Is Bitcoin's Increasing Hash Rate a Bull Flag?
Retracing from April’s recovery, May’s sub-$8000 Bitcoin may have injected a dose of FUD (fear uncertainty and doubt) into the crypto market. The coin’s climbing hash rate, however, may tell a different tale.
BTC continues to test lower support levels, appearing to cause a downwards lilt in sentiment as investors eye the coin’s retreat. Returning once more to the $7400-mark, BTC price reflects May’s declining cryptocurrency market capitalization.
Despite being engulfed in red, Bitcoin’s hash rate steadily climbs.
A glimpse into Bitcoin’s hash rate
Guessing at hundreds, thousands, or millions of calculations to solve a block — a mining unit’s hash rate reflects the number of guesses it can make in any given second when completing one of Bitcoin’s computational puzzles.
All in the face of falling prices, fervor for mining Bitcoin has only inflated. An increasing number of individuals and institutions allocate their time, resources and money resources to the task — and these overheads are not negligible.
While costs vary dramatically across borders, mining a single unit of BTC will cost thousands of dollars at lowest — and $26,170 per coin in the case of South Korea.
An ascending hash rate: bull or bear?
Many consider an increasing hash rate to be a precursor of healthy price action.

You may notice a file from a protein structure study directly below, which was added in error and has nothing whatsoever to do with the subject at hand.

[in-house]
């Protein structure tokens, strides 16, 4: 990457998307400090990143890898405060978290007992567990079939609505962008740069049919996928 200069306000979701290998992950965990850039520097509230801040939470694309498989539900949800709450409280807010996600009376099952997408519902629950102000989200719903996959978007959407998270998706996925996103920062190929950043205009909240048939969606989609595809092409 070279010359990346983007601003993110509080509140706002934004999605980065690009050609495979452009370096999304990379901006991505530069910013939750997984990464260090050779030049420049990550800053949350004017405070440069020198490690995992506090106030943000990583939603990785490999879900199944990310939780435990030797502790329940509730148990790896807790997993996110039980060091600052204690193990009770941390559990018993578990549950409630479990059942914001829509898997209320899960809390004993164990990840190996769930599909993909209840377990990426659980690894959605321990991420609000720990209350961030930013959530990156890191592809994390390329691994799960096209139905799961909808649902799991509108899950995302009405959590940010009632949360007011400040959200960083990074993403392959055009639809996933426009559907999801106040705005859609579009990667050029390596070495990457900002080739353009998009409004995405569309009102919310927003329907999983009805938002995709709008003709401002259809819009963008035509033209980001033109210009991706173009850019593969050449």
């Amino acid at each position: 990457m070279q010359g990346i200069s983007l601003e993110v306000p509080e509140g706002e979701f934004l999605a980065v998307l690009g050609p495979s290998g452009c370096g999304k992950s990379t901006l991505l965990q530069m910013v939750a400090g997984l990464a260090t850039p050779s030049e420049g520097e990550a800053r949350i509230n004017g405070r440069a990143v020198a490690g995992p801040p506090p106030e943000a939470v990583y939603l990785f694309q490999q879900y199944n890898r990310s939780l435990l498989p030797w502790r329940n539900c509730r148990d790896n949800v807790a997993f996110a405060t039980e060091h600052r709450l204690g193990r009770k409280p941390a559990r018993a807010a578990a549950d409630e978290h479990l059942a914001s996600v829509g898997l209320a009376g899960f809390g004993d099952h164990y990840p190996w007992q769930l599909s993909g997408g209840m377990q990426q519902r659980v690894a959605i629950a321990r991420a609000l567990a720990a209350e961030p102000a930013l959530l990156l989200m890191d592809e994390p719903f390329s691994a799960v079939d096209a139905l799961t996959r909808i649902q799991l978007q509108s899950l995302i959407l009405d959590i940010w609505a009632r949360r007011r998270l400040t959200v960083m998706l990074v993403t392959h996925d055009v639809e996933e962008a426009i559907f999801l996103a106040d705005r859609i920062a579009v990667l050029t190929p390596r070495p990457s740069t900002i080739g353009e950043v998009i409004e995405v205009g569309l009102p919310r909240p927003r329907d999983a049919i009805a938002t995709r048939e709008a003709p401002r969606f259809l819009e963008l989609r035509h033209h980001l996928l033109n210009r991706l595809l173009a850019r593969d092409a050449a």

While this may be counterintuitive, the explanation is simple: Bitcoin’s hash rate may be considered one of the stronger indicators of sentiment. That is to say — the more that dedicate their efforts to mining Bitcoin — the more that anticipate bullish movement.
Seen alongside sinking prices, a descending hash rate would be considered a bad omen by most — miners jumping ship as they lose faith in the coin’s value.
Granted, recent additions may constitute a percentage of Bitcoin’s climbing hash rate — newcomers that have no grounds in forecasting price action.
Yet, monolithic outfits such as BTC.com — which alone accounts for 23.5% of all Bitcoin mining power — continue full steam ahead. Equipped with highly efficient ASIC mining units, these industrial firms often enjoy the rewards of a “scale of economy” — several firms recording multi-billion-dollar profits in 2017.
While a threat to smaller contenders, industrial mining operations require industrial investment. Once confined to Beijing, Bitmain has evolved into a multinational corporation spanning three countries. Surely such outfits answer to calculated board members — shareholders that have duly contemplated profit margins on all investments.
It cannot be said with certainty that these corporate miners are prophets of price, yet their investments seem to speak volumes. In addition to upholding the integrity of the Bitcoin network, mining activity may be considered a shrewd glimpse into the future of the coin.
At press time, Bitcoin’s price is currently $7473.39, -1.09% over the past 24 hours and -8.59% over the past week.
Cover Photo by Giovanni Calia on Unsplash
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